Yet, the 1-3 76ers continue to play Fultz at least a third of each game. They’re trying to win for the first time since The Process began, but they also have young talent like Fultz to groom.

“There’s no book that tells you how to combine win and develop,” Philadelphia coach Brett Brown said. “They are very mutually exclusive.

“Normally, the link is you’ve got to play them and you’ve got to live with some stuff.”

Fultz said he isn’t worried about developing bad habits while shooting through his shoulder injury. Neither is Brown, who has consulted with medical personnel.

“Nobody has any fears,” Brown said. “…You don’t just walk a certain way for a long period of your life and all of a sudden start to limp.”

But it’s not so easy to dispel doubt for several reasons:

  • As the No. 1 pick, Fultz receives outsized attention. Even coming off the bench to begin his career, joining the ranks of Anthony Bennett and Andrea Bargnani, immediately generated pessimism.
  • Because the Celtics traded the No. 1 pick while Fultz was the consensus choice, many Boston fans are openly rooting for Fultz to fail. Not because they hold any specific ill will toward him, but just because they want their team to be right.
  • Point guards drafted after Fultz – Lonzo Ball, De'Aaron Fox and Dennis Smith Jr. – are off to much better starts to their careers.
  • Teammates Joel Embiid and Ben Simmons, who had a triple-double in his fourth game, are balling. Fultz is the weak link of Philadelphia’s young three-headed core.
  • Fultz, against the 76ers’ wishes, reworked his jumper over the offseason. That’s what makes it so hard to completely discount the possibility of a larger mental block.

So, the articles of concern are rolling in. Jokes are being cracked about his Shaq-esque free throws. More serious people are actually fretting about his long-term value.

Brown’s advice to Fultz is simple: “This is not going to define you.” The coach wants Fultz to focus on everything but his jumper – defense, running the offense, getting to his spots in the pick-and-roll.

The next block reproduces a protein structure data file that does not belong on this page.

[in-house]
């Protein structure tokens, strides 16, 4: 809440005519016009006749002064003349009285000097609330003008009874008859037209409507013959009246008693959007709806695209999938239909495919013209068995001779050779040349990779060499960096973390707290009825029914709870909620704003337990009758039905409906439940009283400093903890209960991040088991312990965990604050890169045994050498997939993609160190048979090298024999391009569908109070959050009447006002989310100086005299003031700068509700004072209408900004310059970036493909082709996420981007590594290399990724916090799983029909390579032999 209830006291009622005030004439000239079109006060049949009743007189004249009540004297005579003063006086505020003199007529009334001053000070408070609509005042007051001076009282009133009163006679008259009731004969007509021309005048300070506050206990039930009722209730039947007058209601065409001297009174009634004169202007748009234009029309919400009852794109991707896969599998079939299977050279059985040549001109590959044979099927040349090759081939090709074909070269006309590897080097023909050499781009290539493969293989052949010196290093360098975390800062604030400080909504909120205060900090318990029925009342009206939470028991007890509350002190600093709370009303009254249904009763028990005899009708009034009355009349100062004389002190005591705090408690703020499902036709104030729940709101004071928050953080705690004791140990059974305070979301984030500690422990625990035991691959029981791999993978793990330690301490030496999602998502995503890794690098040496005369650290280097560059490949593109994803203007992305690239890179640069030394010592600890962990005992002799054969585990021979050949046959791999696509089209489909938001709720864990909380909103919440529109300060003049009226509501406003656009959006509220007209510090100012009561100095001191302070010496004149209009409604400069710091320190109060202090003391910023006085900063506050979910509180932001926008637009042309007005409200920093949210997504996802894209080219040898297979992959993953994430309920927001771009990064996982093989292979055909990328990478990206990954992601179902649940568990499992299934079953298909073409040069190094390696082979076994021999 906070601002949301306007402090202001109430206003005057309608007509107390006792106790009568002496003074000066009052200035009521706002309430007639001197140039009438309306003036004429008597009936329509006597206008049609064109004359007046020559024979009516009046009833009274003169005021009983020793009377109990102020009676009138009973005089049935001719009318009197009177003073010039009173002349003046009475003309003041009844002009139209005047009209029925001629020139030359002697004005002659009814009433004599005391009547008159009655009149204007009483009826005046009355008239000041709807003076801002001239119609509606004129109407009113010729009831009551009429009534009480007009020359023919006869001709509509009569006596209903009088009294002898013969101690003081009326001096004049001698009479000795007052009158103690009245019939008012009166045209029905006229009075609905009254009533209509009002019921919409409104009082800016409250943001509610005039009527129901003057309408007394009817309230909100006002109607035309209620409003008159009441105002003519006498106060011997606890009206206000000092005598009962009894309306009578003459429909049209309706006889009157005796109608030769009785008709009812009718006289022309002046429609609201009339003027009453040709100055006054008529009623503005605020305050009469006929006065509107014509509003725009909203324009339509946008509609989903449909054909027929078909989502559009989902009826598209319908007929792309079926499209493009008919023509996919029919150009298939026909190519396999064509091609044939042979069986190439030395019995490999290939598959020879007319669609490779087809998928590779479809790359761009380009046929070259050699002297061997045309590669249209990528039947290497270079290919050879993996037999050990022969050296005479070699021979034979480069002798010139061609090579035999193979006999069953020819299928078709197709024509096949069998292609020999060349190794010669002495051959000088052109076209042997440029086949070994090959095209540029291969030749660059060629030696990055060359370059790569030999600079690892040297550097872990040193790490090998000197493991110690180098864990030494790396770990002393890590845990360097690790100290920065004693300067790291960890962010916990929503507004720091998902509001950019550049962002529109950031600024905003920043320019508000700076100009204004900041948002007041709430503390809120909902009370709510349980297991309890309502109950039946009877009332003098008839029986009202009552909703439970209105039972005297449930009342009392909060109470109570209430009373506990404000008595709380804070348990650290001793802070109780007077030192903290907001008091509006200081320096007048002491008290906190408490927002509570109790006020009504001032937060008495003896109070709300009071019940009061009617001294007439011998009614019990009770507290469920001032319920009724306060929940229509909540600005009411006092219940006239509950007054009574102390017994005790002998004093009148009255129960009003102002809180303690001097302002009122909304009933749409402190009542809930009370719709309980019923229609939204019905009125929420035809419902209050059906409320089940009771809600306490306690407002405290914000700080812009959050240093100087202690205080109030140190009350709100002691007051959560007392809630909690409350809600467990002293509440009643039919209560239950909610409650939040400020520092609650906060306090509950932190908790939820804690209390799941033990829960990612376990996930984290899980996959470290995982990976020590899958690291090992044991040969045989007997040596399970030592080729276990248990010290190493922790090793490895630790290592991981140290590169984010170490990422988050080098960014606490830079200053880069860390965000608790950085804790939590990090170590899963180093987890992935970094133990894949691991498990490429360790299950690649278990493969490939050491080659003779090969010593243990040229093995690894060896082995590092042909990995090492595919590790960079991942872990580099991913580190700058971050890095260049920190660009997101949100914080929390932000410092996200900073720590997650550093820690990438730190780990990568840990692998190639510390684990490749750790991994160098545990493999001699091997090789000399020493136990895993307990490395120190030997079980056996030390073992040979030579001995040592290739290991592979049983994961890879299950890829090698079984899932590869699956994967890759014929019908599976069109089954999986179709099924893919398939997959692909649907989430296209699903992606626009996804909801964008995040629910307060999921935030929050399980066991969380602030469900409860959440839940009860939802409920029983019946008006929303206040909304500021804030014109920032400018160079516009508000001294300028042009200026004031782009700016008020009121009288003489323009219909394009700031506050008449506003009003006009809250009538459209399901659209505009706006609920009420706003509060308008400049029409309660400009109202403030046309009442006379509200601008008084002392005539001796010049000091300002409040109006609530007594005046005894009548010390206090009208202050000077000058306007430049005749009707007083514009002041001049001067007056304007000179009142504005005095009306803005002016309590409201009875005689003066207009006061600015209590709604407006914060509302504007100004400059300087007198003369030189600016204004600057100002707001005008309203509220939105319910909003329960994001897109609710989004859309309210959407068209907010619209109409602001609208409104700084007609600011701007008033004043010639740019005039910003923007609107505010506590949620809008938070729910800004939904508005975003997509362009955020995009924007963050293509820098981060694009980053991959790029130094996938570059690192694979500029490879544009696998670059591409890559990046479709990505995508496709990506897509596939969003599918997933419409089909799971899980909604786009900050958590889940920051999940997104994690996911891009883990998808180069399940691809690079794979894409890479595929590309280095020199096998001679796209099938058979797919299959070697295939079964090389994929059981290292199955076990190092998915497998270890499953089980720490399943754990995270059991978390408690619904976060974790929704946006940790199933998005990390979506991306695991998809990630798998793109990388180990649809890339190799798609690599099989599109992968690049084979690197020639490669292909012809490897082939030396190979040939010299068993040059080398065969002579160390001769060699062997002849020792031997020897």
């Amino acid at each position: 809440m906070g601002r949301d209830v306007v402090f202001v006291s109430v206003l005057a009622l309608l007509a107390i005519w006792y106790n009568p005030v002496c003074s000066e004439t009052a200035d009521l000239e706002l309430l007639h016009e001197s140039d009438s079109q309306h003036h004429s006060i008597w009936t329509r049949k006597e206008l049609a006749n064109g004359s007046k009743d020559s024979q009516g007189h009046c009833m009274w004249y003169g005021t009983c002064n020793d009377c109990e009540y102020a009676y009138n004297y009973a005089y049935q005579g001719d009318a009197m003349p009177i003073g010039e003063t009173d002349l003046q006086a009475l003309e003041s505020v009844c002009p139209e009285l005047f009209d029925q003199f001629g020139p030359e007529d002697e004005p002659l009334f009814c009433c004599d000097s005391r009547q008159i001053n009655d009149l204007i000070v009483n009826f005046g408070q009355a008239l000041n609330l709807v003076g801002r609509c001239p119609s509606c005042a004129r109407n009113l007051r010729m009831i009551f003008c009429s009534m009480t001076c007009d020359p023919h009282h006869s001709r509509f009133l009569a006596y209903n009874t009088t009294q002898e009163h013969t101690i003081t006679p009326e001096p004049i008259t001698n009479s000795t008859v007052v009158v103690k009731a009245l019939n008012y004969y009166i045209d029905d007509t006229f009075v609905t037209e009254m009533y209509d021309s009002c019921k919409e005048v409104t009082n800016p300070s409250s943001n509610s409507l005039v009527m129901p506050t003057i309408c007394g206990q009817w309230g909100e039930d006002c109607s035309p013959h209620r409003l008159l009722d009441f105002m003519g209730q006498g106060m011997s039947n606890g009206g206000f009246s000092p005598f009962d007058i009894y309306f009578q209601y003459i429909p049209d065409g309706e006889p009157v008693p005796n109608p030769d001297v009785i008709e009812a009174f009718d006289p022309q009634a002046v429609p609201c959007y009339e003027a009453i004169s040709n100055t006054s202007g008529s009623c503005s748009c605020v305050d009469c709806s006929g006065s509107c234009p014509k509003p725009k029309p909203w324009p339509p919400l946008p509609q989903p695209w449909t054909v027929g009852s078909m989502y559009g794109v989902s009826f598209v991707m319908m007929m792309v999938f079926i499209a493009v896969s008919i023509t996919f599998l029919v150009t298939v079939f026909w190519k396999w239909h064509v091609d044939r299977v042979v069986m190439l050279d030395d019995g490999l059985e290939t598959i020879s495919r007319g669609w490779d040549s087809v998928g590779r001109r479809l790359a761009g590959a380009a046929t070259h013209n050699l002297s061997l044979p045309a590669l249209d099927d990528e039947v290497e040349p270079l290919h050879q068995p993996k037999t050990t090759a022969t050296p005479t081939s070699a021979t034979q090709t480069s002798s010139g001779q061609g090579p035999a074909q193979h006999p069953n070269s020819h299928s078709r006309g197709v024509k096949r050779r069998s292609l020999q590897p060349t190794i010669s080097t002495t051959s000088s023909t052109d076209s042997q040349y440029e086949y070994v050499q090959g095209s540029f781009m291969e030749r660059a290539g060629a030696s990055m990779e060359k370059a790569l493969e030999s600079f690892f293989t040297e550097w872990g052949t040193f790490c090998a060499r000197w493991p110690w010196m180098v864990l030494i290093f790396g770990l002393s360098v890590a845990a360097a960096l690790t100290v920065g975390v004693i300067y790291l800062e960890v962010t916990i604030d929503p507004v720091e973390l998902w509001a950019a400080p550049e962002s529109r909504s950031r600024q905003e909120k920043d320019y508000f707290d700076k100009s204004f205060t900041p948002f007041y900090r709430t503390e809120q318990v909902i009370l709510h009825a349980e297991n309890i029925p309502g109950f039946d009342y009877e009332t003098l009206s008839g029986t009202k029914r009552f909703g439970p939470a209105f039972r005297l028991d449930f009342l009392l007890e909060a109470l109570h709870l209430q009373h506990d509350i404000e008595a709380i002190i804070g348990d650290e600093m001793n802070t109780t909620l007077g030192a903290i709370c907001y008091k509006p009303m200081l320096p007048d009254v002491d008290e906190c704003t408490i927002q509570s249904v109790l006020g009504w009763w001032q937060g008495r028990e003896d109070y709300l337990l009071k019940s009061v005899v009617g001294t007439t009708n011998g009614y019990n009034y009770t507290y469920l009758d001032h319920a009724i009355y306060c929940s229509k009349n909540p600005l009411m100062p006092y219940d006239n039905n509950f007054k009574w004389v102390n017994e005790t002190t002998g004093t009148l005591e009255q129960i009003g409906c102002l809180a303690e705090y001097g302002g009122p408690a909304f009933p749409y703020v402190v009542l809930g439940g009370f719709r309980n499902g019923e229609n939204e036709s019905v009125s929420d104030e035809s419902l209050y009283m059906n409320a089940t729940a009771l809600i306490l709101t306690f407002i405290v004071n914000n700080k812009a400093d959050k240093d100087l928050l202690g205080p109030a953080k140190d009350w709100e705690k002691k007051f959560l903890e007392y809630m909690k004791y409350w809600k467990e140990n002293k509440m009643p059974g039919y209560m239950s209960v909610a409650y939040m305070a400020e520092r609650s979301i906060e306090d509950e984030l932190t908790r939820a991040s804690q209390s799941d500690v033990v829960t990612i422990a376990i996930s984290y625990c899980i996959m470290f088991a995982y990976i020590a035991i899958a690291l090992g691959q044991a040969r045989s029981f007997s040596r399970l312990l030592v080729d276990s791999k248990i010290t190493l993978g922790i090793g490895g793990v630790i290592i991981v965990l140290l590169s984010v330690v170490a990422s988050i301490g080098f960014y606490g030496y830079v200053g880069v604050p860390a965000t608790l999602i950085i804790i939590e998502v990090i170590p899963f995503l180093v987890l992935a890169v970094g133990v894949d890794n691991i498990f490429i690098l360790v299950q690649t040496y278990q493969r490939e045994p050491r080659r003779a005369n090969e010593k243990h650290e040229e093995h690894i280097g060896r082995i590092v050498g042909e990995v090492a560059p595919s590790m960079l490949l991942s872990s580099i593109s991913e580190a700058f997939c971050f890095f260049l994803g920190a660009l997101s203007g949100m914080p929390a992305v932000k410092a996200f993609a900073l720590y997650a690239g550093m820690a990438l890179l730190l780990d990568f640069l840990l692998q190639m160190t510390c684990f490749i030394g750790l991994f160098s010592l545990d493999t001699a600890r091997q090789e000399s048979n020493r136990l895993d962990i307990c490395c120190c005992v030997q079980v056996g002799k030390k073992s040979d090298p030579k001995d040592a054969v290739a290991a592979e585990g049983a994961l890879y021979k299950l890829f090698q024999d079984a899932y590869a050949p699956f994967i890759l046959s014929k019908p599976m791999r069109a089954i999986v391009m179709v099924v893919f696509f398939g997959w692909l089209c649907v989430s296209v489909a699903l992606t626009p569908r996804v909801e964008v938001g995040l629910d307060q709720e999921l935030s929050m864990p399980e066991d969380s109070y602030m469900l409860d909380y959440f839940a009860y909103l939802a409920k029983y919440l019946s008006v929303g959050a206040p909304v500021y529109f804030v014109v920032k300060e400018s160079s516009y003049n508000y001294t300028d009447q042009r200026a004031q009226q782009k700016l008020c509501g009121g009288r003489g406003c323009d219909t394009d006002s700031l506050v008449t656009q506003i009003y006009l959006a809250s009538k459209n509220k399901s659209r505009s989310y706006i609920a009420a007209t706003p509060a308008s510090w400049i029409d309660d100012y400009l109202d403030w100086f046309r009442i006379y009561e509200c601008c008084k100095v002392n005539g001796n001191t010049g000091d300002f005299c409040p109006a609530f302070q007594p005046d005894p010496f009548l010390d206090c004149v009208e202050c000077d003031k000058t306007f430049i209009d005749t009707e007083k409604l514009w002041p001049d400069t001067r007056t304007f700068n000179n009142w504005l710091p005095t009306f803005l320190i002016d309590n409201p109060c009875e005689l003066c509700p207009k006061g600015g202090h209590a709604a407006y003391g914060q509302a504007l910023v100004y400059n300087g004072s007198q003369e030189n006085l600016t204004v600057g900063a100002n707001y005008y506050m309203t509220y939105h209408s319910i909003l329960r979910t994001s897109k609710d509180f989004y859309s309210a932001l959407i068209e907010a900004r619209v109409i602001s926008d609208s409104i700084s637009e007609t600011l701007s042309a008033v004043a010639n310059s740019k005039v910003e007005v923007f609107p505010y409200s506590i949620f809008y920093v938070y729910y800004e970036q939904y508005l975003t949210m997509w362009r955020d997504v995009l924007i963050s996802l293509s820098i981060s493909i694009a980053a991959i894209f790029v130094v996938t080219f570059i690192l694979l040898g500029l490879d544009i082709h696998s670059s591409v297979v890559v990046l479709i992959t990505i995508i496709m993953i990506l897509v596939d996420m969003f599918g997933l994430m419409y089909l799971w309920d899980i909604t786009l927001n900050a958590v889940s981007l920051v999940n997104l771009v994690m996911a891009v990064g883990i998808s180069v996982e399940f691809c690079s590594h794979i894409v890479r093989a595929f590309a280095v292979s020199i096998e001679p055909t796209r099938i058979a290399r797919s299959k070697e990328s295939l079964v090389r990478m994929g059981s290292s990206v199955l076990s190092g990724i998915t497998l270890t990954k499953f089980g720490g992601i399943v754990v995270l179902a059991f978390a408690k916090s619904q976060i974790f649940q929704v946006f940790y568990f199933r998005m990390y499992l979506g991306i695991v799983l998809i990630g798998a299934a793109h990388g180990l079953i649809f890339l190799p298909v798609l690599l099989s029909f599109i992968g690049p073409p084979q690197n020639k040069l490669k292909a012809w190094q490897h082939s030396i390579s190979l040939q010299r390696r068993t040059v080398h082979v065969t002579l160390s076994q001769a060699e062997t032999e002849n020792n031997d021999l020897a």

“At the end of the day, I know what I can do,” Fultz said. “My teammates know what I can do. My coaches know what I can do.”

Maybe someday soon, he’ll get to show it.

Markelle Fultz to come off bench for Sixers to start season

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If we have learned anything about the Sixers organization in the past few years, it’s that they are unwaveringly focused on the big picture. Joel Embiid needs to sit out two seasons (and most of a third), they’ll wait. Ben Simmons needs to sit out a season, they’ll wait.

So it’s no shock that the Sixers are willing to be patient with No. 1 pick Markelle Fultz.

After a preseason where he only played in a few games due to shoulder and knee issues, and where he was clearly still finding his game in the ones he did play (after tweaking his free throw form on his own this offseason, and his whole shot went wonky shooting less than 30 percent in preseason), he will be coming off the bench to start the season, coach Brett Brown told Jessica Camerato of NBC Sports Philadelphia.

It’s not a good sign to have a No. 1 pick that doesn’t start. It’s rare. It’s Andrea Bargnani or Anthony Bennett territory.

This feels different from those situations, however. First, he did suffer injuries in the preseason that limited him.

Moreso, Fultz was a deserving No. 1 pick, but he always had development to do — he has great skills and can do a lot of things well, but it’s another level to fit those things into an NBA game against NBA defenders. Once he figures out how, once he’s healthy and confident again, he will be a player in this league.

The Sixers are willing to wait for Fultz.

Greg Oden understands he will go down as “biggest bust in NBA history”

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When you watch Joel Embiid look like a force of nature for the Philadelphia 76ers this season, know this: That is how Greg Oden was projected coming out of college. An athletic big man who could score, defend, grab boards, and just be a force in the paint.

But Oden’s body betrayed him. He played just 82 games (one season’s worth) in the five seasons he was with the Blazers. He had seven knee surgeries, three microfracture. Some fans seemed to want to make this a personal failing of Oden’s, when in reality it was the opposite. Most people in his shoes would have given up and just lived the rest of their lives very comfortably on the millions he made off his rookie deal as the former No. 1 pick, but Oden loved the game enough to fight all the way back and make the Miami Heat roster a few years back (during their title years). Miami gave him a shot, but he just couldn’t stick (he played 26 games), his body to slowed and unable to stay healthy. He spent part of last season in China.

But Oden knows how he will be remembered, as he told ESPN’s Outside the Lines:

“I’ll be remembered as the biggest bust in NBA history,” Oden told Outside the Lines. “But I can’t do nothing about that…